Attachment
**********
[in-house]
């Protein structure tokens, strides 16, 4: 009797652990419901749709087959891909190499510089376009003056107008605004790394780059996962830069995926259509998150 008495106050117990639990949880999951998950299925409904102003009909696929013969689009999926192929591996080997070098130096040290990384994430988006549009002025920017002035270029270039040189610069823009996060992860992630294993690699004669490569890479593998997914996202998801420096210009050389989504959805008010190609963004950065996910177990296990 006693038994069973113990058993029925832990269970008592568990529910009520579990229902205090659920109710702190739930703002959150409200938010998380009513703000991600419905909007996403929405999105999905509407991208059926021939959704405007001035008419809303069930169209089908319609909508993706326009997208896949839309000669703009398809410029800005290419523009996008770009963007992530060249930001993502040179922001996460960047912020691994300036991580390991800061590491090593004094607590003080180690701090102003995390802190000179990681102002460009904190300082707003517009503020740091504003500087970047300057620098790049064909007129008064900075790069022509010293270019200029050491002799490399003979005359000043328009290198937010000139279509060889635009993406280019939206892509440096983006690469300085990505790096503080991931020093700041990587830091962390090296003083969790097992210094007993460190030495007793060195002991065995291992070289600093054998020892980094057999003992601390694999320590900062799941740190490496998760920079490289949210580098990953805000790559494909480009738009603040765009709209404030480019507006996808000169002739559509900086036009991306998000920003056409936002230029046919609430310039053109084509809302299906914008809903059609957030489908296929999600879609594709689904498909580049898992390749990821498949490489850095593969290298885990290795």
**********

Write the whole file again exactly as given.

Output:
[in-house]
């Protein structure tokens, strides 16, 4: 009797652990419901749709087959891909190499510089376009003056107008605004790394780059996962830069995926259509998150 008495106050117990639990949880999951998950299925409904102003009909696929013969689009999926192929591996080997070098130096040290990384994430988006549009002025920017002035270029270039040189610069823009996060992860992630294993690699004669490569890479593998997914996202998801420096210009050389989504959805008010190609963004950065996910177990296990 006693038994069973113990058993029925832990269970008592568990529910009520579990229902205090659920109710702190739930703002959150409200938010998380009513703000991600419905909007996403929405999105999905509407991208059926021939959704405007001035008419809303069930169209089908319609909508993706326009997208896949839309000669703009398809410029800005290419523009996008770009963007992530060249930001993502040179922001996460960047912020691994300036991580390991800061590491090593004094607590003080180690701090102003995390802190000179990681102002460009904190300082707003517009503020740091504003500087970047300057620098790049064909007129008064900075790069022509010293270019200029050491002799490399003979005359000043328009290198937010000139279509060889635009993406280019939206892509440096983006690469300085990505790096503080991931020093700041990587830091962390090296003083969790097992210094007993460190030495007793060195002991065995291992070289600093054998020892980094057999003992601390694999320590900062799941740190490496998760920079490289949210580098990953805000790559494909480009738009603040765009709209404030480019507006996808000169002739559509900086036009991306998000920003056409936002230029046919609430310039053109084509809302299906914008809903059609957030489908296929999600879609594709689904498909580049898992390749990821498949490489850095593969290298885990290795």